Weather Forecast



Emily Glunk, Montana State University Extension Forage Specialist (Special to Agweek)

Is Roundup Ready alfalfa "fool proof"?

Roundup Ready technology was a tool created several decades ago with the first crop, Roundup Ready soybeans, being released in 1996. The technology had been discussed years in advance, and is in wide-use today. There are many crops that now have Roundup Ready technology, including alfalfa (the primary focus of this article, I'll call it RRA), canola, corn, cotton, sugar beets and potentially even bentgrass.

The major draw of this technology is the flexibility it provides. Producers are able to spray when necessary based on weed invasion, and they have what appears to be a "foolproof" plan for in-crop weed control.

However, in the case of alfalfa, it has recently been discovered that it may not be as error-proof as previously thought.

I was fortunate to sit in a meeting last year and hear the story of the discovery of glyphosate injury in RRA. The story goes that in 2014 researchers at University of California, Davis received a call from a producer to come look at his alfalfa field. He had sprayed his alfalfa that spring with glyphosate and noticed that the plants under his wheel-line, which didn't get sprayed, looked much healthier than the plants that did.

After several research projects, and what seemed like some frustration and ingenuity, they think they hit on the problem: spraying Roundup on RRA in the spring, when there is risk of immediate frost, may actually damage the alfalfa. They found that if frost occurred within two weeks after spraying, the alfalfa appeared stunted and chlorotic, and the upper stems actually had a "shepherd's hook" appearance, with the top part of the plant bending.

The symptoms usually appear within 10 days to two weeks after glyphosate application. In some of the worst fields, they were seeing losses of approximately 0.8 tons per acre. The injury only appeared during the first harvest, and by the second harvest there was no difference between sprayed and unsprayed plots.

The combination of glyphosate application, cold temperatures and alfalfa maturity may not be observed very often, lending more reasons as to why this may occur in only some areas.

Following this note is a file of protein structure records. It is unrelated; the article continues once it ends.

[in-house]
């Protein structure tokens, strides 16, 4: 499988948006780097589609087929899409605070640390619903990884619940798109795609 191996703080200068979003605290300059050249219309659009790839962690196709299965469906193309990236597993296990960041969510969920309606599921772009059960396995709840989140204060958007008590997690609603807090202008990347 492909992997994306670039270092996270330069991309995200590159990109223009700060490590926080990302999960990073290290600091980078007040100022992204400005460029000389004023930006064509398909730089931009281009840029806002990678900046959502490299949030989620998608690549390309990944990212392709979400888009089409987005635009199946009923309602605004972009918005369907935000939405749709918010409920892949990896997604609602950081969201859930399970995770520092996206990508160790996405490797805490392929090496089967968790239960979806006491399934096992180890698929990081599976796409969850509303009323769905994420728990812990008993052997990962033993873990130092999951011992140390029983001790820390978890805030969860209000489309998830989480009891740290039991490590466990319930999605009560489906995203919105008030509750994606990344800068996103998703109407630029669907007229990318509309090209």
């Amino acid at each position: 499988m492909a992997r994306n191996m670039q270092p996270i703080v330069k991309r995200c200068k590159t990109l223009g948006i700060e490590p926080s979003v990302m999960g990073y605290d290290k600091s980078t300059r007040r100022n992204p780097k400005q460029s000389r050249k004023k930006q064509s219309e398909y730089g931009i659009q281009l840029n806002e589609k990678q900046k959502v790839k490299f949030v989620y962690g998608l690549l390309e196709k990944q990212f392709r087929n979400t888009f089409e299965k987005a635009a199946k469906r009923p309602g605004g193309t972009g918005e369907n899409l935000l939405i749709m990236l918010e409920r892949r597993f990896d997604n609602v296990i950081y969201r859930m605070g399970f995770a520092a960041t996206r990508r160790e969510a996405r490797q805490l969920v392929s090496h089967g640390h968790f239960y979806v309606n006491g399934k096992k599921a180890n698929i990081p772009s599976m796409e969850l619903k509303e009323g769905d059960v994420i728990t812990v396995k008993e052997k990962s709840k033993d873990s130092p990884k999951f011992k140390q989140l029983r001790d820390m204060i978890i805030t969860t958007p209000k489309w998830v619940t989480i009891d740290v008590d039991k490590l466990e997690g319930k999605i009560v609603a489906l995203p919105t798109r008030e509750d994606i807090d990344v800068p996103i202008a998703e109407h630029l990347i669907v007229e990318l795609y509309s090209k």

From this, researchers are recommending that if spraying glyphosate on RRA in the spring, make sure that either the alfalfa is less than two inches tall at spraying, or there is no risk of frost in the near future. It is ideal to spray when the alfalfa is short, as you usually get a better kill on the weeds, which is the ultimate goal.

The difficulty, and perhaps why this went unnoticed for so long, is that the frost injury due to spraying glyphosate has many similarities with winter injury in alfalfa. Now I am much more careful when evaluating fields for winter injury and ask when glyphosate was applied to determine what may be the true cause of spring regrowth problems. In talking with producers, several have thought they may have been dealing with winter injury, and after discussing this, herbicide injury may be a possibility.

The moral of the story is, that even with this amazing technology available, we still have to take care to manage our fields properly as there may still be limitations. With the increased cost of planting RRA compared to conventional alfalfa, we need to protect those plants at all costs.

Another thing to consider is that even using RRA, we still have to remember other parts of integrated pest management, including alternative methods of weed control and rotating herbicide modes of action when possible. It also shows how producers and researchers can work closely together to figure out in-field issues and how important collaborations can really be.

For more information on the evaluation of herbicide injury in RRA, visit the UC Davis Alfalfa page, or feel free to contact Emily Glunk for more information.

Editor's note: Emily Glunk is an Extension Forage Specialist at Montana State University. Her website is and she can be reached at or 406-994-5688.